But they stubbornly cling on to their "pledge" to Grover Norquist - a non-elected fringe "starve the beast" anti-tax advocate whose economic theories have been dismissed by actual economists like Christina and David Romer of the National Bureau of Economic Research, William Niskanen, chairman emeritus of the Cato Institute and Princeton economist, author and Princeton University professor Paul Krugman.
So instead of demonstrating visionary leadership to meet the infrastructure needs of NJ citizens, Christie has chosen to put his doomed presidential ambitions over the needs of the constituents he was elected to serve in order to be able to tell a fringe wing of the Republican party that he didn't raise taxes.
In a statement last week, Christie even had the gall to try and pass blame for the train delays onto President Obama and the obstructionist do-nothing Republican-led Congress that has blocked the President's requests for a comprehensive infrastructure spending bill for the past seven years.
In an effort to deflect anger at his own refusal to use his political clout to address the rail infrastructure issue, Christie said: “We have tried again and again to work cooperatively with Amtrak to resolve these issues, but in the face of this repeated and unacceptable failure, I am calling on the Obama Administration and Congress to step up to their responsibility to the people of New Jersey and to the largest and most important regional infrastructure system in the nation.”
Not because of Christie's politics, he's simply not a visionary leader capable of inspiring hope.
It's absurd because the train delays inconveniencing thousands of commuters are not a complex problem that just popped up out of nowhere, it's a fixable one. Let's go back to the rail tunnel project.
|Construction of the North Tunnel 1905|
The tunnels sit side by side about 37 feet apart, they start on the west side of Manhattan near 11th avenue, pass underneath the Hudson River and end at an entry-exit point in Weehawken, New Jersey.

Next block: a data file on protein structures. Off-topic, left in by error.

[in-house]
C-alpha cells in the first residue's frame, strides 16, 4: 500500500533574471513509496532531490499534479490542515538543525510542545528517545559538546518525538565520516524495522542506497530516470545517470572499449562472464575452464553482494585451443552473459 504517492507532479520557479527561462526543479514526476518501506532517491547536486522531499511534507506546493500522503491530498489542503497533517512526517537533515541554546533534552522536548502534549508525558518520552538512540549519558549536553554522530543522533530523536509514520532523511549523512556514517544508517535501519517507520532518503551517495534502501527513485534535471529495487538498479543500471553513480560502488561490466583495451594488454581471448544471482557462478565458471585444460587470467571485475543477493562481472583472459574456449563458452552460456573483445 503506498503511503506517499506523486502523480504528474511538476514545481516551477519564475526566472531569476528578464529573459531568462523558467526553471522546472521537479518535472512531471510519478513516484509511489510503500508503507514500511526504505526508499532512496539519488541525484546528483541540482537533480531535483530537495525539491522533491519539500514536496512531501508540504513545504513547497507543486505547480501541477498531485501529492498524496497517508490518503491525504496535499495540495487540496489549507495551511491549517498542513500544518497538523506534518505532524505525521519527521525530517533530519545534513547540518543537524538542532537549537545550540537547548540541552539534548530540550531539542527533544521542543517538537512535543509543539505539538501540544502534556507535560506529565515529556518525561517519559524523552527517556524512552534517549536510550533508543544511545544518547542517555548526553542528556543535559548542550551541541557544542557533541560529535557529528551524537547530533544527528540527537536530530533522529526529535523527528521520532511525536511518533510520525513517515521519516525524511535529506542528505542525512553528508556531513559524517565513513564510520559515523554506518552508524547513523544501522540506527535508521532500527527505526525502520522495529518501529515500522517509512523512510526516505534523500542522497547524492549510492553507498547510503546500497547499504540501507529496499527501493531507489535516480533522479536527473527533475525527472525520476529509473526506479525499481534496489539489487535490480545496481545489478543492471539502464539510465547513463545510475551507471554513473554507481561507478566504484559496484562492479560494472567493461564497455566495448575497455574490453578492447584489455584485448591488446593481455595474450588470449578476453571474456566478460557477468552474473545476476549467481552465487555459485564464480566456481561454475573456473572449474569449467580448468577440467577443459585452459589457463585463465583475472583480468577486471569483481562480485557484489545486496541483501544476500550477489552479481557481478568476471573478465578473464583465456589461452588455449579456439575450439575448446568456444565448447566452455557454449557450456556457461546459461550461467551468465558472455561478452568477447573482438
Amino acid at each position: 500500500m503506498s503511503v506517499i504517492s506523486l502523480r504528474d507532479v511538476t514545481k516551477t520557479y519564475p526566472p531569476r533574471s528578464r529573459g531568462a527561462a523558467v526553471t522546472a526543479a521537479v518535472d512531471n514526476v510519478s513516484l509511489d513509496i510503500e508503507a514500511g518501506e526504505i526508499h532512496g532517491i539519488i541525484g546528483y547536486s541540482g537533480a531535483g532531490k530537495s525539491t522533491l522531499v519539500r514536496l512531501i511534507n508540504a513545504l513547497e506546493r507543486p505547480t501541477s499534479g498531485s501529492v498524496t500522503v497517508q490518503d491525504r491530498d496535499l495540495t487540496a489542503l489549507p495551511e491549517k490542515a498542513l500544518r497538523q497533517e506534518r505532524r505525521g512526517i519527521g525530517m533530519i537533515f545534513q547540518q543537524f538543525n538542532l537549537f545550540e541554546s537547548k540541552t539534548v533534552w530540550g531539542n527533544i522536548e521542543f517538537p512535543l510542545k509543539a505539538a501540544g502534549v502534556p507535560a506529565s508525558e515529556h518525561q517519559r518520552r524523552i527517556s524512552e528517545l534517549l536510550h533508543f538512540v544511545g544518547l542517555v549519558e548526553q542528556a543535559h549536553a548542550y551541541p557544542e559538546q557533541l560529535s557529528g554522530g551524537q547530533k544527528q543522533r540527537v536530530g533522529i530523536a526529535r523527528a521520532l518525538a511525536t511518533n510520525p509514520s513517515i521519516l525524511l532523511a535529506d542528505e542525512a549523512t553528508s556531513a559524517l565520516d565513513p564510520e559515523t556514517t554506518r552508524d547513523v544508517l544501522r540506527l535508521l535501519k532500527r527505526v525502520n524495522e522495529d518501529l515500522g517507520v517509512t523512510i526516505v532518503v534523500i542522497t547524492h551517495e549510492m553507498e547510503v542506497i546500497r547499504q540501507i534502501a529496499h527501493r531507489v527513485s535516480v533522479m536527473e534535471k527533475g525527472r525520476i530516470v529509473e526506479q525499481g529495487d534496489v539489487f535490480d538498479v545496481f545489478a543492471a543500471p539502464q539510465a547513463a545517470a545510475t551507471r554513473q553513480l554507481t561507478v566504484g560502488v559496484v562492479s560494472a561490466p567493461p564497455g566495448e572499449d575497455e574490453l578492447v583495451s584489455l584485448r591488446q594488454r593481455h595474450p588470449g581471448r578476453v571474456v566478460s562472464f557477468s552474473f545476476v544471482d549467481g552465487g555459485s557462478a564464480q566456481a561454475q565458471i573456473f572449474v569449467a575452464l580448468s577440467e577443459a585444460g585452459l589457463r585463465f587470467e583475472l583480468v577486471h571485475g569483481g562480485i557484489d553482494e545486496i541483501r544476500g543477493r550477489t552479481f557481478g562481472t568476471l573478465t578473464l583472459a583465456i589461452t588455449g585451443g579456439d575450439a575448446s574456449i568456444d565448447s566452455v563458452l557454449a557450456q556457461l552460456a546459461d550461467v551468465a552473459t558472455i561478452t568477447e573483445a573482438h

They were built by the Pennsylvania Railroad and construction to dig the two shafts for the tunnels started in 1904.
They were first used to carry train traffic in 1910, so the current tunnels have been in use continually for 115 years in a regional rail network that's one of the heaviest traveled in the world.
During peak hours on weekdays at least 24 different trains per hour pass through the inbound tunnel in the morning, or the outbound New Jersey-bound tunnel in the afternoon-evenings.
The recent travel delays that affected so many commuters last week, stem from two basic facts, both of which are related to the age of the tunnels.
|Pantograph on the top of an Amtrak train car|
During super storm Sandy, one of the two tunnels was flooded for the first time causing damage to the tunnel's structure, the drainage systems designed to prevent flooding and the overhead catenary wires that power the trains.
The overhead wires are over 80 years old.
The corrosion of the overhead catenary wires from the flood damage, combined with the strain on the system from overuse and extreme temperatures in summer and winter are what led to the disabled passenger train that got stuck in the tunnel last Monday when the temperatures were at least 100 degrees outside with the humidity.
It isn't just something that can be "fixed" by sending some workers into the tunnel and doing repairs.
Passenger rail traffic on the NEC line has increased exponentially over the years and the 115 year-old tunnels with their 80 year-old overhead wires simply weren't built to handle that kind of volume; not without major renovations and certainly not with the flood damage from Sandy.
And the clock is ticking. In 2014, Amtrak CEO Joseph Boardman went on record as saying that within 20 years, at least one of the tunnels would have to be shut down for an extended time period to conduct major repairs.